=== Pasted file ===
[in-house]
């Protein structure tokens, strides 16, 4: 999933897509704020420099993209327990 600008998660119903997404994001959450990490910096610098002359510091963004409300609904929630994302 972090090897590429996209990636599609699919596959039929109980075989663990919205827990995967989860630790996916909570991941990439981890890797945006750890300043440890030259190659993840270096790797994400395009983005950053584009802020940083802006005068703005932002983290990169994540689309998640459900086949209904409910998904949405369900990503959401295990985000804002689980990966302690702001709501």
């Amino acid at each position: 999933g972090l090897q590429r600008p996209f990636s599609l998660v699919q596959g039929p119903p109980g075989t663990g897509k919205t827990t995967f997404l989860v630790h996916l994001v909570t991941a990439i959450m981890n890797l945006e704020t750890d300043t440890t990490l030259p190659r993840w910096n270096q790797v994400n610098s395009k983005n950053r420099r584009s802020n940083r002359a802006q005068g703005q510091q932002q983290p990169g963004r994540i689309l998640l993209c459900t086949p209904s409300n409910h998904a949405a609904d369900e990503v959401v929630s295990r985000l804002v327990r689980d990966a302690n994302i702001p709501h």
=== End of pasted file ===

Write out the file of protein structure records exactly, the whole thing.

[in-house]
């Protein structure tokens, strides 16, 4: 999933897509704020420099993209327990 600008998660119903997404994001959450990490910096610098002359510091963004409300609904929630994302 972090090897590429996209990636599609699919596959039929109980075989663990919205827990995967989860630790996916909570991941990439981890890797945006750890300043440890030259190659993840270096790797994400395009983005950053584009802020940083802006005068703005932002983290990169994540689309998640459900086949209904409910998904949405369900990503959401295990985000804002689980990966302690702001709501």
């Amino acid at each position: 999933g972090l090897q590429r600008p996209f990636s599609l998660v699919q596959g039929p119903p109980g075989t663990g897509k919205t827990t995967f997404l989860v630790h996916l994001v909570t991941a990439i959450m981890n890797l945006e704020t750890d300043t440890t990490l030259p190659r993840w910096n270096q790797v994400n610098s395009k983005n950053r420099r584009s802020n940083r002359a802006q005068g703005q510091q932002q983290p990169g963004r994540i689309l998640l993209c459900t086949p209904s409300n409910h998904a949405a609904d369900e990503v959401v929630s295990r985000l804002v327990r689980d990966a302690n994302i702001p709501h």